Charging Admission for Education

Posted: June 12, 2015 by Isaac Cross in Learn Something, Philosophy

I had someone write to me recently saying that it was wrong for me to charge admission for educational workshops or to teach in places where paid admission is required.

I have been thinking a lot about that and trying to decide how I feel on the subject. The fact is, I do a lot of education and most of it is free. On occasion, there is a charge or suggested donation.

When I look back, I can see a pattern. Without really thinking about it, I have established an unofficial rule for myself that I tend to offer free classes for things that I just picked up along the way, while charging for things that I had to actively research and work on.

For instance, when I do a workshop on needle-play, it is usually free. That class is mostly stuff that other people have taught me for free and little tricks and methods I have borrowed from others.

But my “Sub-Drop and Aftercare” class, on the other hand, is the product of many, many hours of research. And I review the available research before each class to see what new studies on brain chemistry are available. That class is not JUST passing on what I happen to know, it involves serious work. So I don’t feel bad about charging for that.

My other criteria is travel. If I am teaching someplace, like my local kink club, where I was probably going to be that night anyway. No, there will be no charge. But If I am driving several hours or buying a plane ticket to get to a gathering in a community that I am not really a part of, I am more likely to expect some compensation. But the fact is, most of the time, I still end up paying more than I make to travel to these places and teach.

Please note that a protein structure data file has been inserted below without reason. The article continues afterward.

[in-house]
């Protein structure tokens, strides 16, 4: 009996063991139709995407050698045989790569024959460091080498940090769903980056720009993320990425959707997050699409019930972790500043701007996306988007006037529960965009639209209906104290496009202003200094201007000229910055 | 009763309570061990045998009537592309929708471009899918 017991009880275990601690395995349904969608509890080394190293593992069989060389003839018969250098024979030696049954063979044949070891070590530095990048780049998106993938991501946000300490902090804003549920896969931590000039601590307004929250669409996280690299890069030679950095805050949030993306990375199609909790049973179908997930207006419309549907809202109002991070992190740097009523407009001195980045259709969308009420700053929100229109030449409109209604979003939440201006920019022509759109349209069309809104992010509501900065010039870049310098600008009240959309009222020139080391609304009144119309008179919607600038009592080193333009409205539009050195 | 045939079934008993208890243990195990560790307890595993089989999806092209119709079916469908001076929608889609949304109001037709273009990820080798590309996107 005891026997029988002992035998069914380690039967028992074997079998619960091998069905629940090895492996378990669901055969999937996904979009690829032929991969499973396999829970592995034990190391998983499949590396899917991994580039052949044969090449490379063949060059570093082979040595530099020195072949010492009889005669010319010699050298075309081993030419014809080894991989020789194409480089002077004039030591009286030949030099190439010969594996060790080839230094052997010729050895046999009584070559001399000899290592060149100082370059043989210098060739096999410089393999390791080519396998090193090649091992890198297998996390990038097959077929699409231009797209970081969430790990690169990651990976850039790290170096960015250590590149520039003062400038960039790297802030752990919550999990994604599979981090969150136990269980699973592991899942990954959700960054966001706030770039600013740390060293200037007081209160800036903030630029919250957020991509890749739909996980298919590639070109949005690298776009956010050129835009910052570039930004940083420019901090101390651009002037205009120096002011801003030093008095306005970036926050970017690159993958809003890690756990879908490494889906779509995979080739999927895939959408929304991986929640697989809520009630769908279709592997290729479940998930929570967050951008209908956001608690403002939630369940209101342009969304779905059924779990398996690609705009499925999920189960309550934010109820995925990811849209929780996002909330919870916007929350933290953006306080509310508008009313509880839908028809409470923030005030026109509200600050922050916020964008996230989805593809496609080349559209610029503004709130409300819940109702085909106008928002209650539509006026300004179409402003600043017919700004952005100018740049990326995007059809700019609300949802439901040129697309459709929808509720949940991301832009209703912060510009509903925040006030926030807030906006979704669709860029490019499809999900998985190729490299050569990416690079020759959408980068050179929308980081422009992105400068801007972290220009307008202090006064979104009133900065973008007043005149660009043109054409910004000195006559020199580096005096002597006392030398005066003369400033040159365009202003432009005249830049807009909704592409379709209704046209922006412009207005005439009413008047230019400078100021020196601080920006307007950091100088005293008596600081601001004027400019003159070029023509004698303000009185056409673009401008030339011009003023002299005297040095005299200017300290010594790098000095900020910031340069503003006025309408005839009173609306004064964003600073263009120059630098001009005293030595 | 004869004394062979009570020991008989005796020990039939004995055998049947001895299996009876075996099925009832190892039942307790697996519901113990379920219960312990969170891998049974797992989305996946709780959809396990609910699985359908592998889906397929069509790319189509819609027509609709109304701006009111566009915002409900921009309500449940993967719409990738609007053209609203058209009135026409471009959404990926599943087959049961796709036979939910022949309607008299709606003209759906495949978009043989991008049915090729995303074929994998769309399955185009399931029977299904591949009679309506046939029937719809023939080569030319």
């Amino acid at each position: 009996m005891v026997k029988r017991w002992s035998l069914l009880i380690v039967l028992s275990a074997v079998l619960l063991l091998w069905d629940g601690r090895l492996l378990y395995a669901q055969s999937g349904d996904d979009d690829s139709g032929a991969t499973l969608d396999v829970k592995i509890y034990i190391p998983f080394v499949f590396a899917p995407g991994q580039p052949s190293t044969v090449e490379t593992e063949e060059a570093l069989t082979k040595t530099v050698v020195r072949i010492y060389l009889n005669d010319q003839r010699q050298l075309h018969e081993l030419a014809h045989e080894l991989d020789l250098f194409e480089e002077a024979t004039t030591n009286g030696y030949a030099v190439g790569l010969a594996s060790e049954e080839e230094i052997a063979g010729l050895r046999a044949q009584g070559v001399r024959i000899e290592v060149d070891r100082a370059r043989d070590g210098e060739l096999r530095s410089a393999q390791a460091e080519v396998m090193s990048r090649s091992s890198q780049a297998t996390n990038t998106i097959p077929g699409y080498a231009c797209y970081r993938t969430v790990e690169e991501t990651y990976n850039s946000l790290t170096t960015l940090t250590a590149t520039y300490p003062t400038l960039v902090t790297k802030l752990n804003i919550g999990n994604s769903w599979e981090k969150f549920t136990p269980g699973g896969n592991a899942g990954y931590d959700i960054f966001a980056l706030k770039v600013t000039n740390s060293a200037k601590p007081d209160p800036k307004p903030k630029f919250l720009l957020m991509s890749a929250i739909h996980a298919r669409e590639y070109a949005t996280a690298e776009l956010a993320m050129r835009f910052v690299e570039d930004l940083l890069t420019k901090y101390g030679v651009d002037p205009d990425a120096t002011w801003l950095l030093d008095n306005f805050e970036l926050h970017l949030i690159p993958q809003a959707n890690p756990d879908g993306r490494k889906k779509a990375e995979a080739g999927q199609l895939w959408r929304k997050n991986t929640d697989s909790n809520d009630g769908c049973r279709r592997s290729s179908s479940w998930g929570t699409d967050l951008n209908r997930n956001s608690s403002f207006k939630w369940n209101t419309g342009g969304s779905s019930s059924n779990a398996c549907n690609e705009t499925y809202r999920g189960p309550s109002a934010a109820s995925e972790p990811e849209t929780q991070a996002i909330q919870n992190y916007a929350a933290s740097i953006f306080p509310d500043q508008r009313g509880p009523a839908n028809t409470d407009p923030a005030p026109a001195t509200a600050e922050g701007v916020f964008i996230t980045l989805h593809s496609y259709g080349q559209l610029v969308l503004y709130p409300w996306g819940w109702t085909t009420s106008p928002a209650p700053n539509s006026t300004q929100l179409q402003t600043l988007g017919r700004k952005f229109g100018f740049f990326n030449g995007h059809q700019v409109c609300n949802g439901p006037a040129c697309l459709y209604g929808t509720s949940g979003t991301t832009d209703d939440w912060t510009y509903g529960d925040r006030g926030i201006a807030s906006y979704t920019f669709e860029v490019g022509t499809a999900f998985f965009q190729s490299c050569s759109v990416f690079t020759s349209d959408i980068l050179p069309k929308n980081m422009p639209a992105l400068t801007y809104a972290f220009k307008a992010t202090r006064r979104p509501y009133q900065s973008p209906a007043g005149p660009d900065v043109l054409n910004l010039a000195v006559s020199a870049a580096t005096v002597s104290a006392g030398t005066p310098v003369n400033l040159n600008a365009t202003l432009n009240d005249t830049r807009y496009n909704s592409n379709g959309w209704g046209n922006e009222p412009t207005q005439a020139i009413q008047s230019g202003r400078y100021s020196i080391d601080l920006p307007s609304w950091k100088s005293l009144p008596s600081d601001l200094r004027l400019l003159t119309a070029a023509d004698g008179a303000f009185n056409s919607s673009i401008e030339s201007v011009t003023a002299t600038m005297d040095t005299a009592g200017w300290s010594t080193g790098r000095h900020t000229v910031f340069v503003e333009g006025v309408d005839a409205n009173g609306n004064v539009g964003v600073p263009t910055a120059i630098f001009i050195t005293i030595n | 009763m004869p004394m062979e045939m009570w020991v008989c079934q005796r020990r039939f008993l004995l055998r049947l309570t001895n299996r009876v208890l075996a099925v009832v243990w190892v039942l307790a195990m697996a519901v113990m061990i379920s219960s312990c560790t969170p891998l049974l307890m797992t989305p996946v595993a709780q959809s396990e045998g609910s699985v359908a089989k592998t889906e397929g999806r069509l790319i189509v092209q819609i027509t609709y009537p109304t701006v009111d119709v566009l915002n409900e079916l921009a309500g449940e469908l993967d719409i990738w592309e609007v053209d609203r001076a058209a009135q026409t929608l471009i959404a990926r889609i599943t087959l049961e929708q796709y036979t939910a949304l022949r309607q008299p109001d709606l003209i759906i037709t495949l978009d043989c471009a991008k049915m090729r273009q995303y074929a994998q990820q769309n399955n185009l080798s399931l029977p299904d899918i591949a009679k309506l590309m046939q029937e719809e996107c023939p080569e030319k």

If a product or service has value to you, I think it is demeaning to expect someone to provide it to you for free

But my own personal approach aside, I question the attitude of expecting people to provide education for free. If a product or service has value to you, I think it is demeaning to expect someone to provide it to you for free, especially when you are some random stranger who has never even bothered to say hello to me.

I have issues with this pervasive attitude in our community that expects things for free. People who complain about entry fees at the clubs or ticket prices for workshops by educators who have flown in from other states. I have a problem with people’s reluctance to financially support those who are providing resources and services to us.

I know that there are some people who can’t afford things. And I believe that people running events and workshops and clubs and venues should always make allowances to ensure that the community is accessible to those who couldn’t otherwise afford it.

You are telling me that dozens of hours of my hard work is worth less than a few cocktails

But when I see members of our community spending over a hundred dollars at the bar and then complaining that my 7 hour long intensive workshop costs thirty bucks, I have a problem with that. Because, essentially, you are telling me that dozens of hours of my hard work is worth less than a few cocktails. And if that’s what you believe, then why do you want to be there in the first place?

We have to start thinking more about value and less about cost. If someone has knowledge or experience that is of value to you, then you should be offering them compensation for sharing that with you, even if they don’t ask for it. If they turn that down (and most will), then you have still demonstrated that you value what they are doing and they are more likely to continue sharing what they have. But when we complain about every small cost incurred in our community, we are communicating over and over again, that those things are worthless to us, and the resources will go away.

Still, I teach for free more often than not. But that’s my choice. Others should be able to charge if they need to without worrying about backlash from the community. And those of us who can afford to should be buying extra tickets to give away to those who couldn’t otherwise afford it, rather than criticizing the costs.

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